Yeah, he hasn't for a long time. I mean, after everything resolved with my niece, who, by the way, has been sober, clean and sober now for seven years, got custody of her kids back from my sister, and they have a fantastic relationship better than ever, and, and my sister really felt like the, as this whole situation moved forward. My dad started to fade, the dark being was still there. And then eventually, they were both both gone. For me, it was just the one encounter. And when my family questioned me and said, Why you and why not us, in the beginning, before any of them had an experience? I said, I think it's because I'm really connected to death through my work, very connected to death. And I think that's why I was able to receive that. But he said goodbye to me, he left and they've never been back.
I think it's interesting, too, because sometimes, from my perspective, anyway, I feel like sometimes it's just where we are in the grieving process, because they know that we, it's a transition for us who stay behind as well. So maybe you just like you said, you have a little more experience with death. Maybe you're just in different place with your grieving process.
Yeah, I think so too. And that's true. Everybody has a different way that they process grief. And I think that it could be something that, and I think some people like my mom, probably, if that didn't happen for her for years, my dad's been dead for 12 years. And it didn't happen until probably about four years ago, that she mentioned it, it might have been happening sooner than that. But I think she was in too much grief, to be able to experience that I think that can be a barrier to having that experience. If you're grieving too much. You can't you can't receive that you're not ready for I think,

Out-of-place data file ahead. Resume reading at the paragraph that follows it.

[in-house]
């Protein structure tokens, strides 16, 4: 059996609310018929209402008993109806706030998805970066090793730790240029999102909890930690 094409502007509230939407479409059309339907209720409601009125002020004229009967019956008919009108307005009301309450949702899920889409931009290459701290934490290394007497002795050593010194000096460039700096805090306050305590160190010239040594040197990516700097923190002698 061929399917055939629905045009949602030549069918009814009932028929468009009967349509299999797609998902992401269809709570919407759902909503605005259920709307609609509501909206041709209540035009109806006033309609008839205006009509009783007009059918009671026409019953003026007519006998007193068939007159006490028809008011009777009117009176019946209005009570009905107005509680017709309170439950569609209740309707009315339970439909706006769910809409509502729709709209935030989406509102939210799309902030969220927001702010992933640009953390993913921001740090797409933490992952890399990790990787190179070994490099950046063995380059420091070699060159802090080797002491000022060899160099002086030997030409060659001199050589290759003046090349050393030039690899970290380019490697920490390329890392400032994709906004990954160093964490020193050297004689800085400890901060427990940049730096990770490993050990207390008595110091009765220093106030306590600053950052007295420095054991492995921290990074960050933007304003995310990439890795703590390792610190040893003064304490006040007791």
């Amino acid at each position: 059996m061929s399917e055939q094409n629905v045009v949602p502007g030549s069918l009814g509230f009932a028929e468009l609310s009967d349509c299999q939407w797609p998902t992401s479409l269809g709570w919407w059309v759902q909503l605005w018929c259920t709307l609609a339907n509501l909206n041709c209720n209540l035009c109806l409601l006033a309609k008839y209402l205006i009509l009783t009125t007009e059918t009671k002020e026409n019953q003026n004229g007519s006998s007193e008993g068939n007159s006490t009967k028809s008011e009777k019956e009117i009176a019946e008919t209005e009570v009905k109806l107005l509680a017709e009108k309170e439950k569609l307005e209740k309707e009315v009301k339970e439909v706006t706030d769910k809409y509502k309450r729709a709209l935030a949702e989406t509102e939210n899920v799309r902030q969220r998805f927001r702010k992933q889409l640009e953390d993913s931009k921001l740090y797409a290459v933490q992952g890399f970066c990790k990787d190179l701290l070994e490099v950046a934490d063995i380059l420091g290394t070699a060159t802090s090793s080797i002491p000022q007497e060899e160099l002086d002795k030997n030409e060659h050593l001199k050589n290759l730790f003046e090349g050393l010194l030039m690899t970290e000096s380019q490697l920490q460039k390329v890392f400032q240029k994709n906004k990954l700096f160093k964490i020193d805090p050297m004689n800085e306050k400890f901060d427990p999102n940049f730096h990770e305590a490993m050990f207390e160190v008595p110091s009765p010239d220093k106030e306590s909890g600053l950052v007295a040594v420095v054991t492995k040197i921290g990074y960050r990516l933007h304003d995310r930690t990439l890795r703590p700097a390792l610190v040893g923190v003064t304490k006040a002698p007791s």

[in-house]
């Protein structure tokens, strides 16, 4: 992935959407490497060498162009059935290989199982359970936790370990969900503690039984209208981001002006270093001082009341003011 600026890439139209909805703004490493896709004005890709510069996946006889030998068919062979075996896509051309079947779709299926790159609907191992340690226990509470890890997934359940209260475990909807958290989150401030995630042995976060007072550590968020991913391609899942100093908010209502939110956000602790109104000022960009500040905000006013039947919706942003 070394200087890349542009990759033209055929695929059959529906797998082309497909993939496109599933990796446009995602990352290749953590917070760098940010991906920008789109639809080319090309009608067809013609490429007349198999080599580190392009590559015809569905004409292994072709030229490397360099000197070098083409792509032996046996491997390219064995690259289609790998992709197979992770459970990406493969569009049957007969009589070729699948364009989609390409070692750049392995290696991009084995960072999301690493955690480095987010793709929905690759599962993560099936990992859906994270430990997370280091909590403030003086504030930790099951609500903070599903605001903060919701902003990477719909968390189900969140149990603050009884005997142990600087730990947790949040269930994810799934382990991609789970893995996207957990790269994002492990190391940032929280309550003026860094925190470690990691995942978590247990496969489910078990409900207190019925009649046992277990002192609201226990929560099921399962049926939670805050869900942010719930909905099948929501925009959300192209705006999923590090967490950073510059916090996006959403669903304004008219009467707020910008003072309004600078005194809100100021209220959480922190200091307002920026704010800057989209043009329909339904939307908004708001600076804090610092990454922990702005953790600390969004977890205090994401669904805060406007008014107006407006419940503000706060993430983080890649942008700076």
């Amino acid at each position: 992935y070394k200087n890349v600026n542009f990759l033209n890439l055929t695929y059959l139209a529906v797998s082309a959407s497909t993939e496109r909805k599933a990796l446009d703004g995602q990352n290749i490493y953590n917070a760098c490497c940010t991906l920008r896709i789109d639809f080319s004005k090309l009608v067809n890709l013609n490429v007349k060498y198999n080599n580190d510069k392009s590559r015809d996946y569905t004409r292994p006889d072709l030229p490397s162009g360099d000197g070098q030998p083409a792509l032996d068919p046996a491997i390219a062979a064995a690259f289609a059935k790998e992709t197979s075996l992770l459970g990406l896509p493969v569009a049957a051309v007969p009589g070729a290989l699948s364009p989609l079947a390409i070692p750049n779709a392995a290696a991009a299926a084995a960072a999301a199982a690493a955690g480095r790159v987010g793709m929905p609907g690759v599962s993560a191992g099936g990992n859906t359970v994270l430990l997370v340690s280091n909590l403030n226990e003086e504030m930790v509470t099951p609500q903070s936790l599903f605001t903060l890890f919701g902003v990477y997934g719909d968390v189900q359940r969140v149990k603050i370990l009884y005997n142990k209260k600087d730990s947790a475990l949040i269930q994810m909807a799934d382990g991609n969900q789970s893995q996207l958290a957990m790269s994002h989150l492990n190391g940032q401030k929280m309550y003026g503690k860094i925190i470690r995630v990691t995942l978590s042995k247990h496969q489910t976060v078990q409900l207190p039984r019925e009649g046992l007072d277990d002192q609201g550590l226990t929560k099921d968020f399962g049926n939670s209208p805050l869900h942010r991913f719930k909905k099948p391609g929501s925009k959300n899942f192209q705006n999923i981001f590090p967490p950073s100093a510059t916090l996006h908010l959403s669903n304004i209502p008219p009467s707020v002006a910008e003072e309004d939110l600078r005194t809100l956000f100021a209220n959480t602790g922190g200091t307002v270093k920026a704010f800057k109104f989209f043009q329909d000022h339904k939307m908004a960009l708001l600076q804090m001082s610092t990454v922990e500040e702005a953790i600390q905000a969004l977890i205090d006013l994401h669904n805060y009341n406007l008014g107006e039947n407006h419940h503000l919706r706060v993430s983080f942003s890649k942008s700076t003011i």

for my perspective anyway, I think they one element of it is them honoring the grieving process and knowing we need to continue to process and then the other thing is that I'm sure you experience a lot, sometimes our human emotions are so loud, or you know what our grief is so loud, are processing that we might not be as aware of those subtle experiences,
right? We're not receptive to it, because you're exactly true that that the grief is just it's overwhelming everything else, you can't, you can't rise above that to receive any other information, because you're trying to process everything that comes with grief, which can be very complicated.
Yes, and I feel like I have so many things I want to say right now. One, I love that that was the experience, you know, with your dad that shifted your perspective and kind of opened you up to maybe more of understanding around those experiences that I want to hear more about. But another big part of what you do in your social media through your platform is educate people who are experiencing the grief of the transition process. So I would love for you to eat the talk about that a little bit, or just give any any tips or things that you feel like people should know who are kind of in that transition process from this side.